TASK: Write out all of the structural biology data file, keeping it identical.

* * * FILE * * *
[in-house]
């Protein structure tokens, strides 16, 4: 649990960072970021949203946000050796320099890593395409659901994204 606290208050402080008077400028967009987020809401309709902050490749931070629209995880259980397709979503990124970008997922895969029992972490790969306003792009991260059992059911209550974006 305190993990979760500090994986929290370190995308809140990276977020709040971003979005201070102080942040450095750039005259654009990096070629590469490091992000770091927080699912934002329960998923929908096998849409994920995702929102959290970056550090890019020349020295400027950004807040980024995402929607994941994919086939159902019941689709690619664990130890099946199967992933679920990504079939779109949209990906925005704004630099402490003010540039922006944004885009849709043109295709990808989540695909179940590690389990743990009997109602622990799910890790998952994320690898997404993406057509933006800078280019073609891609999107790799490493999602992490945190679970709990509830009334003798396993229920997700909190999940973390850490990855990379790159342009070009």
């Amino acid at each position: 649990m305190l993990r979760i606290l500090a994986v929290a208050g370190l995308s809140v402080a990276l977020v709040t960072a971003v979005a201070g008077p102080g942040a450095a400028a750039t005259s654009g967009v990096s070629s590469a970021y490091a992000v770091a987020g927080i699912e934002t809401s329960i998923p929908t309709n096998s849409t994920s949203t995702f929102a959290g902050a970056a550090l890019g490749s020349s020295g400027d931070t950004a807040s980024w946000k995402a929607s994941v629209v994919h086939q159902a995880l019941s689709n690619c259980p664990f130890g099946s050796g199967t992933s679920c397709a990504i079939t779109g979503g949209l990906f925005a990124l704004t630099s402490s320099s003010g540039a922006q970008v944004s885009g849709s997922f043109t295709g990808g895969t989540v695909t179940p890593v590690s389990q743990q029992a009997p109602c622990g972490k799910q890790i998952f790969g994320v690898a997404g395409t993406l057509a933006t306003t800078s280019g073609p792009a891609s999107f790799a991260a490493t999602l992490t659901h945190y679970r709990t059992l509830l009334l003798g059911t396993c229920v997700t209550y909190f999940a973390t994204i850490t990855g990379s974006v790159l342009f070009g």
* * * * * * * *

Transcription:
[in-house]
């Protein structure tokens, strides 16, 4: 649990960072970021949203946000050796320099890593395409659901994204 606290208050402080008077400028967009987020809401309709902050490749931070629209995880259980397709979503990124970008997922895969029992972490790969306003792009991260059992059911209550974006 305190993990979760500090994986929290370190995308809140990276977020709040971003979005201070102080942040450095750039005259654009990096070629590469490091992000770091927080699912934002329960998923929908096998849409994920995702929102959290970056550090890019020349020295400027950004807040980024995402929607994941994919086939159902019941689709690619664990130890099946199967992933679920990504079939779109949209990906925005704004630099402490003010540039922006944004885009849709043109295709990808989540695909179940590690389990743990009997109602622990799910890790998952994320690898997404993406057509933006800078280019073609891609999107790799490493999602992490945190679970709990509830009334003798396993229920997700909190999940973390850490990855990379790159342009070009």
């Amino acid at each position: 649990m305190l993990r979760i606290l500090a994986v929290a208050g370190l995308s809140v402080a990276l977020v709040t960072a971003v979005a201070g008077p102080g942040a450095a400028a750039t005259s654009g967009v990096s070629s590469a970021y490091a992000v770091a987020g927080i699912e934002t809401s329960i998923p929908t309709n096998s849409t994920s949203t995702f929102a959290g902050a970056a550090l890019g490749s020349s020295g400027d931070t950004a807040s980024w946000k995402a929607s994941v629209v994919h086939q159902a995880l019941s689709n690619c259980p664990f130890g099946s050796g199967t992933s679920c397709a990504i079939t779109g979503g949209l990906f925005a990124l704004t630099s402490s320099s003010g540039a922006q970008v944004s885009g849709s997922f043109t295709g990808g895969t989540v695909t179940p890593v590690s389990q743990q029992a009997p109602c622990g972490k799910q890790i998952f790969g994320v690898a997404g395409t993406l057509a933006t306003t800078s280019g073609p792009a891609s999107f790799a991260a490493t999602l992490t659901h945190y679970r709990t059992l509830l009334l003798g059911t396993c229920v997700t209550y909190f999940a973390t994204i850490t990855g990379s974006v790159l342009f070009g």